Computation innovators, do you get a kick out of digital modernization, moving, integrating and analyzing big data? There is still time to enter the second heat of the Defense Data Grand Prix. Competition winners can earn $10K – 40K for their solutions to real world defense challenges. Competitors will demonstrate scalable access and sharing of real, transformed, or synthetic defense acquisition data. See registration, eligibility and rules.
In Heat 2, competitors will implement an approach to making data accessible for analyses. These could include extractions, transformations, loading or synthesis as deemed appropriate for one of the following problems:
- Aviation Supplier Predictions
- Deployed Forces Sustainment
- Sustainment Lead-Time Optimization
- Purchase-Request Database Optimization
- Industrial Capability Program Material Identification
Within each heat, competition divisions will be established that align with government data owners/sponsors priorities. Competitors will self-select the division in which they intend to compete. Judging will be conducted, and awards administered between the divisions.
Unlike other data competitions in which problems are well defined and sample data are provided, this competition will begin with problem identification and data inspection. Teams will be encouraged to work with government sponsors to understand their problems, data, and constraints. This collaboration will begin with an informational seminar arranged by AIRC at the beginning of each heat. Subsequent interactions between government sponsors and competitors will be determined and coordinated by the sponsors. Teams will be expected to address ethics, leadership, and project management.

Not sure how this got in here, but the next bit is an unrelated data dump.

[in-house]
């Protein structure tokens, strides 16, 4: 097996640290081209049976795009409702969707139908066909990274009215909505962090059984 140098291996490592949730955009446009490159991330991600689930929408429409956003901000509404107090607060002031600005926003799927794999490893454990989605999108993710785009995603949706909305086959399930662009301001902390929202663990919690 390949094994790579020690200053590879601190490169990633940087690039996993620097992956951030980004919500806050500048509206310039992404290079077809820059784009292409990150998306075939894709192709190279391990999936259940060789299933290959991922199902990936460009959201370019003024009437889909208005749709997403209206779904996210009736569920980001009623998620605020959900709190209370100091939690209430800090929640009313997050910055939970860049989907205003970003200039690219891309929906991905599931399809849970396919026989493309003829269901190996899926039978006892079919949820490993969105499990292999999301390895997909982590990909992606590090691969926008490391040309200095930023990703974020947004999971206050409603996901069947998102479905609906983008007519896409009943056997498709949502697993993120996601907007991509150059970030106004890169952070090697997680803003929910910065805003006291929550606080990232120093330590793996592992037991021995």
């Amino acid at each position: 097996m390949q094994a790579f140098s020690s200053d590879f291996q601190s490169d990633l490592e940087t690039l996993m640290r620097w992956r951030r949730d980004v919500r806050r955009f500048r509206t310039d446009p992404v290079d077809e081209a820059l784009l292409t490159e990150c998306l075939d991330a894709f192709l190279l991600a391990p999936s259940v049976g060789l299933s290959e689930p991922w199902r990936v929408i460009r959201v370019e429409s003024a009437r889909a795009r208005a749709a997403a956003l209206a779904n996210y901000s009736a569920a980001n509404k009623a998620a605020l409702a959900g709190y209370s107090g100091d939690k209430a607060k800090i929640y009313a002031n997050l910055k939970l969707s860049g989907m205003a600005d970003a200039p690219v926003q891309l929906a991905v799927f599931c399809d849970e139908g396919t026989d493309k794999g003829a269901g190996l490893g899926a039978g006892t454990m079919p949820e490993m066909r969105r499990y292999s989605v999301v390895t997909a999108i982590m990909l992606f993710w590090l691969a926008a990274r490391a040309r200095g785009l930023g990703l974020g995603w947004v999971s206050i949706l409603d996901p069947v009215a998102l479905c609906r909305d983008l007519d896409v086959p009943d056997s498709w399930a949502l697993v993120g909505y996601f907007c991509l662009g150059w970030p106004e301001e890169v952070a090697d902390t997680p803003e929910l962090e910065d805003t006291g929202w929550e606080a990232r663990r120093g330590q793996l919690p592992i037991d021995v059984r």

Each submission will be judged based on the following criteria with each judge independently scoring each solution on a scale of 1–5 for each category. Rankings for each division will be selected by adding all judges’ scores to determine the highest scoring solution. Impact: To what degree will the approach positively impact the sponsor’s mission? Acceptability: How broadly can this approach be implemented? Is the approach aligned with DoD and Federal equities? Suitability: To what degree does the approach suit the needs of the sponsor? Feasibility: To what degree do technical or workforce hurdles to scaled implementation exist? Are associated costs affordable and commensurate with the expected benefits?